A politics that relies on young people to revitalize democracy and address inequality is likely to prove a disappointment. Even if younger people began to turn out to the polls at higher rates than they do now, the demographic tides are against them: In the next 10 years, census projections indicate, the number of Americans between 18 and 44 will stay roughly the same, while the 65-plus cohort will swell by about 17 million. This demographic fact, however, does not foretell the shape of our politics. As social researcher Bobby Duffy sets out to show in his new book, The Generation Myth, generations are not as real, or as important, as we think they are. The most pressing issues simply do not map neatly onto generational cleavages. Older people are subject, if in different ways, to the same inequalities as the young—a worsening climate crisis, a lack of affordable care, racial inequity—and have just as great a stake in building a better world. A generational war does not serve the interests of the young, and only an intergenerational alliance can create a world worth getting old in.
How different, really, are the generations? Does it make sense to understand our political future through the lens of generational war? Bobby Duffy asks these questions, and his answers are worth listening to. Duffy is a social scientist who worked as an executive for the market research group Ipsos before assuming his current post at King’s College London. The title of his book is something of a misnomer. Surveying the state of social-scientific research about the differences between the generations, The Generation Myth holds that, though there are real differences, many widely held notions of generational difference don’t match the reality.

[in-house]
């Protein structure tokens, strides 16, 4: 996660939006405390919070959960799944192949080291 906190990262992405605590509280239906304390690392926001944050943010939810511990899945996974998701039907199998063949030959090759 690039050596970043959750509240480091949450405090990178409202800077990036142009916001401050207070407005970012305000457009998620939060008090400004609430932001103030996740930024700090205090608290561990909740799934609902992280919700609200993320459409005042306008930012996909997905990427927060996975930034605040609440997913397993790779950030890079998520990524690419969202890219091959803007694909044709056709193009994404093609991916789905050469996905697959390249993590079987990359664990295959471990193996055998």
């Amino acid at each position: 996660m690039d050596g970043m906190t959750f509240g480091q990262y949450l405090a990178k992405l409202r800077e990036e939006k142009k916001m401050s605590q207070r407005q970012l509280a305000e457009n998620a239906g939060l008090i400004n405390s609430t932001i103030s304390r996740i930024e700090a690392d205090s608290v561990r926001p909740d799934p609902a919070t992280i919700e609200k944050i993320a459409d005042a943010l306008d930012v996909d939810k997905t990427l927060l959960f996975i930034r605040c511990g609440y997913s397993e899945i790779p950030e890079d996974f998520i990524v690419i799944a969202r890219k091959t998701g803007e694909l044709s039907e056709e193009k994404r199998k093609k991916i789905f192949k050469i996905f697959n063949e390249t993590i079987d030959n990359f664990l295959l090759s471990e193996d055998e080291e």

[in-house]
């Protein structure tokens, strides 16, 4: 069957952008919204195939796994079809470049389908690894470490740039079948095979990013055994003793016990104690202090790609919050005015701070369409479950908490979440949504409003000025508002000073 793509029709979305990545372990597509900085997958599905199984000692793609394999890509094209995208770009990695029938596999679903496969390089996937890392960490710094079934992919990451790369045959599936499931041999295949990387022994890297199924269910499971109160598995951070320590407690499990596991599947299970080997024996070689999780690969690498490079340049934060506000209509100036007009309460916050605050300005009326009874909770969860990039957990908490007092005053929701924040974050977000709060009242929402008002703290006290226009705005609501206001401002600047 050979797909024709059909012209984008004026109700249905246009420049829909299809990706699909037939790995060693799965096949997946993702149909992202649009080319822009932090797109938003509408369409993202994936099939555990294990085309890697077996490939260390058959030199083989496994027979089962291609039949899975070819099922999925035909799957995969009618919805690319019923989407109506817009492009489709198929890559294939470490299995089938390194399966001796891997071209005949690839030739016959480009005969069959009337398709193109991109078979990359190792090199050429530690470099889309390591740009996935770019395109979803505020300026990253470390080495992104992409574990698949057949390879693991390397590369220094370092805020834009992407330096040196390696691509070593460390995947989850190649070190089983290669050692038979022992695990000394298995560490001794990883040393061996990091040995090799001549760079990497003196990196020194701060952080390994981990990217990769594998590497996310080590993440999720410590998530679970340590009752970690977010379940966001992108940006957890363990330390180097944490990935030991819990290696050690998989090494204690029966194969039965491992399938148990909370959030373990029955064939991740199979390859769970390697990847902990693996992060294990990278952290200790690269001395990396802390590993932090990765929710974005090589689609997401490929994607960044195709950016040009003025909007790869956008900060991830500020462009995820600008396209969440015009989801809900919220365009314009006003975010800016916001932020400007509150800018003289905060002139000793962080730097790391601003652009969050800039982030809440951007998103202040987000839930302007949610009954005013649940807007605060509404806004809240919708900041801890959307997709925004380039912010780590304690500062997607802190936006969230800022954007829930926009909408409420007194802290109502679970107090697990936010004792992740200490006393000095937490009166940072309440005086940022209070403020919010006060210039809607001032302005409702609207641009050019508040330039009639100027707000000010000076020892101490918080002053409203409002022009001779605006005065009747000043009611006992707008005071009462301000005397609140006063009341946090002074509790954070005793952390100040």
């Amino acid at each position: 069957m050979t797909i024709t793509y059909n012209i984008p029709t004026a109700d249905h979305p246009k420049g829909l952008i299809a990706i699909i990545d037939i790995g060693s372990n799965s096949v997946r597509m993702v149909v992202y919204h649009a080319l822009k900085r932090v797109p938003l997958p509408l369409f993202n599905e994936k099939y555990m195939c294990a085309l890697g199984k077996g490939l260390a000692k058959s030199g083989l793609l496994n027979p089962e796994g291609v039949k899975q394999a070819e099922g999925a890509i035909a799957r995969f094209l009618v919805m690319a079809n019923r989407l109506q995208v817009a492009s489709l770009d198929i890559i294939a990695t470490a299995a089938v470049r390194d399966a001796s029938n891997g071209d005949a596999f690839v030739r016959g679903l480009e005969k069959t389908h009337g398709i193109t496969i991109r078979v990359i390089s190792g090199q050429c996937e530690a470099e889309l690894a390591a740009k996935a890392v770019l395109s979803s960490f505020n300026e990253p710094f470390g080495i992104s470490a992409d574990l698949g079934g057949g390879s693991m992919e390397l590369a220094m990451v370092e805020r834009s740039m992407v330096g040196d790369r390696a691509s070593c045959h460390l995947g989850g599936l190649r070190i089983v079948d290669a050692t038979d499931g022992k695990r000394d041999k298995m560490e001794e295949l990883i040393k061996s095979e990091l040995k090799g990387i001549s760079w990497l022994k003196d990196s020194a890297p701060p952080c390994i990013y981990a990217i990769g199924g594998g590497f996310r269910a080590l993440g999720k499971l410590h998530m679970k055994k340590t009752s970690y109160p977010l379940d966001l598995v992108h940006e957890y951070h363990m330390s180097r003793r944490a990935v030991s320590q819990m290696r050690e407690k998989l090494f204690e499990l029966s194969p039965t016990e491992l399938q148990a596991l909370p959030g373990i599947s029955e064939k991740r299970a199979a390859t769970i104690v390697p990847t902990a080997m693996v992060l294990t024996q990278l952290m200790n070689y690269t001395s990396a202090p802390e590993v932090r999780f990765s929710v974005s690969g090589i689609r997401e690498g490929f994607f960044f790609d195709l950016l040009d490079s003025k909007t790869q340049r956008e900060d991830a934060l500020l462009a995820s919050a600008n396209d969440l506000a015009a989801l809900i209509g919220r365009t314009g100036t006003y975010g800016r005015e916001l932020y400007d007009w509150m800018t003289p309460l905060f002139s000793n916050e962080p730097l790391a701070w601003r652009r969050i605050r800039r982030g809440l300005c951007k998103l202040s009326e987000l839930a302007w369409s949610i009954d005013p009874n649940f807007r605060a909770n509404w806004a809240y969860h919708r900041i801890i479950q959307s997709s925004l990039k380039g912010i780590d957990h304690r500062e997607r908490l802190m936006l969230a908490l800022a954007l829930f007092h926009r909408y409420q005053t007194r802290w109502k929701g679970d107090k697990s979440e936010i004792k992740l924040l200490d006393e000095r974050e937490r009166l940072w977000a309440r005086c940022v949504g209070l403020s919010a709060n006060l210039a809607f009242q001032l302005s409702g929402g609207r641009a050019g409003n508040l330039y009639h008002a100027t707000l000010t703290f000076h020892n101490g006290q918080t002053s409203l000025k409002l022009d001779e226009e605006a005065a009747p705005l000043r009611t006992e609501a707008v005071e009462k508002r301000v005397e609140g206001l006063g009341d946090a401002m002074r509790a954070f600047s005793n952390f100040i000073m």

There are two major, unmissable differences between Boomers and their successors. The first is economic. Boomers took advantage of a unique confluence of economic factors. Their jobs were more likely to be unionized, and to provide pensions. And yet the more important advantage had nothing to do with wages, which are not after all the source of real wealth. Boomers were able to buy homes and build fortunes through the simple logic of asset appreciation. Younger people have by and large been frozen out of this arrangement, just as wage stagnation has closed other avenues to wealth. The second major difference is educational. My sense coming into the book was that college attendance exploded for Boomers and has since risen slowly. The truth is quite different. There was indeed a jump between Boomers and their parents, but that progress did not plateau. Millennials are much more likely than Boomers, and even than Generation X, to hold bachelor’s degrees.